What I learned from scanning Alcatraz – Part 2

Article by Dr Jeremy Sofonia

You’ve done the planning, now in the second of this two-part series, Dr. Jeremy Sofonia, Emesent’s Senior Technical Specialist, talks about some of the tips and tricks that helped ensure successful data capture when mapping notorious US island prison, Alcatraz.

Part 2 – The Data Capture

Check as you go

The opportunity to scan Alcatraz was a rare opportunity compressed into a short timeframe so, if we missed something or a data set didn’t turn out the way we hoped, it wouldn’t be easy to go back. This made it all the more important to take a quality assurance approach.  We easily captured over 100 Hovermap scans throughout the whole project and found it much more efficient to check that what we’d captured was true and correct before we carried on. We used the visualization tool in Emesent Aura to load the point cloud and quickly identify if a scan had any issues. This allowed us to make a decision as to whether or not it was faster to try to reprocess it with different settings, or to simply scan it again. 

By processing as we went it also allowed us to keep up with the sheer volume of data without creating a huge backlog to address. 

Close the loop

Emesent’s SLAM algorithm is extremely robust, but a slip in the point cloud can happen. For example, if I was in a small space, maybe I blocked Hovermap’s field of view, and it wasn’t able to link up this room to the previous room. Visualizing the point cloud by time is a very quick and easy way to see if the point cloud has any issues. Coloring the point cloud by time is an easy way to confirm that there are no slips, particularly if the scan had a ‘closed loop’ (starting/ stopping the scan in the same area).

Colored by time objects will be in different colors on top of each other and there shouldn’t be two fire extinguishers where there’s one, for example. This allowed us to see if there was a problem very quickly, validate the scan and move on. 

Loop closure is a good thing but anytime you can cross your own path, or rather Hovermap crosses the same area, is even better.  This allows Emesent’s SLAM algorithm to compare its current location estimate, and correct any differences to what was scanned before. In short, loop closures are good whether big or small.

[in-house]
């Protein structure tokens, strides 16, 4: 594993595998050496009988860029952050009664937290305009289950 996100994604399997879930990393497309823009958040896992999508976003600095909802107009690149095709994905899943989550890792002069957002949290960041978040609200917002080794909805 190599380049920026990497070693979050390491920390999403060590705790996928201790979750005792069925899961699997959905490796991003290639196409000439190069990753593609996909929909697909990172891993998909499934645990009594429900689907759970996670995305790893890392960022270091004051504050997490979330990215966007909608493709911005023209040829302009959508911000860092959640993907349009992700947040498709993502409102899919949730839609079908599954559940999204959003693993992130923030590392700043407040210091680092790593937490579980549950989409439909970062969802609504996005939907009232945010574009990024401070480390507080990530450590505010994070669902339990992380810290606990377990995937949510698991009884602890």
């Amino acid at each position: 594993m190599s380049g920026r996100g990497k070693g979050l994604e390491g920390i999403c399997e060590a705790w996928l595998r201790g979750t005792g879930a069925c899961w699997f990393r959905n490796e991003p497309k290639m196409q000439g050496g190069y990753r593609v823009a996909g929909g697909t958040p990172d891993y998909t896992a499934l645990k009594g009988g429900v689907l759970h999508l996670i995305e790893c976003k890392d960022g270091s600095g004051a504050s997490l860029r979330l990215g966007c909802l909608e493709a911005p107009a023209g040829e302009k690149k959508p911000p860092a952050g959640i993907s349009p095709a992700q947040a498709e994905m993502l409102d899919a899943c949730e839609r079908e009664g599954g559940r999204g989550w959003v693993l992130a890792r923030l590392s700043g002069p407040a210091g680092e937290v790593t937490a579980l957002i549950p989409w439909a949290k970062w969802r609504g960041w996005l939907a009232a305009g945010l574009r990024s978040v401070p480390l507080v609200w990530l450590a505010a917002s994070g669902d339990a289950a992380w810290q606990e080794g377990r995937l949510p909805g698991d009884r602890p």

Embrace the versatility – use the best option

We were tasked with making the most complete model possible so it was important to leave no stone unturned. However, there were some ‘no go’ areas for personnel due to the presence of asbestos and lead. To use PPE and respirators would have required a lengthy approval process and would have still exposed personnel to risk. 

Instead, we used Emesent’s Hovermap LiDAR mapping system integrated with the Boston Dynamics Spot ground-based robot. This allowed us to operate Spot remotely, safely outside the ‘no go’ area and monitor the data in real time as it was captured. 

Color capture

In my three weeks on Alcatraz I probably captured more colored datasets than in my entire career combined. So I did a lot of experimenting on the most efficient techniques to use when scanning with color to ensure full data capture.

How do I enter the room? How do I cross the room? Is it better to walk down the middle of the room or do I hug the walls? Do I go to the corners? Do I walk in a circle? I found that the most effective technique was to scan along the walls, from corner to corner to corner, pointing the GoPro toward the center of the room as well as floors, ceilings and adjacent walls – and it didn’t matter if it was a large room or a closet. I would still get in the closet and try to go from corner to corner to corner to make sure I was capturing every possible angle, because you need that information to be able to generate a complete colorized point cloud with few shadows.

On Alcatraz, I was using a standard GoPro.  Since then, Emesent has released 360 point cloud colorization supported by the GoPro Max 360 camera.  Ambient light is equally important but the need to “paint” the room with the camera is greatly reduced as both Hovermap and the GoPro are imaging in near 360°.  The corner-to-corner approach is less important but care is still needed to cover the room and around objects to ensure good coverage and minimize shadows.

Regardless of the GoPro used, it’s well advised to transfer its files into the scan folder as soon as possible.  As they don’t have a unique name, it’s very easy to get them confused when capturing several scans back to back.  Assigning them to their respective scans, sooner rather than later, ensures they are properly allocated and saves time replaying videos later to figure out where they belong.

Slow and steady

When coloring with Hovermap and the Go-Pro, slow and steady is often best. Take a Goldilocks approach using speed  instead of temperature –  not too fast, not too slow.

Too fast can blur imagery, too slow is just adding processing time with no benefit. This is still best advice but some new tools in the latest release of Emesent’s Aura processing software really improve on this by pulling imagery based on Hovermap’s movement rather than time. This generally means that only new imagery is captured without impacting results, while at the same time improving processing times without additional, unnecessary, information.

Visit emesent.com/alcatraz to hear the stories behind the scans.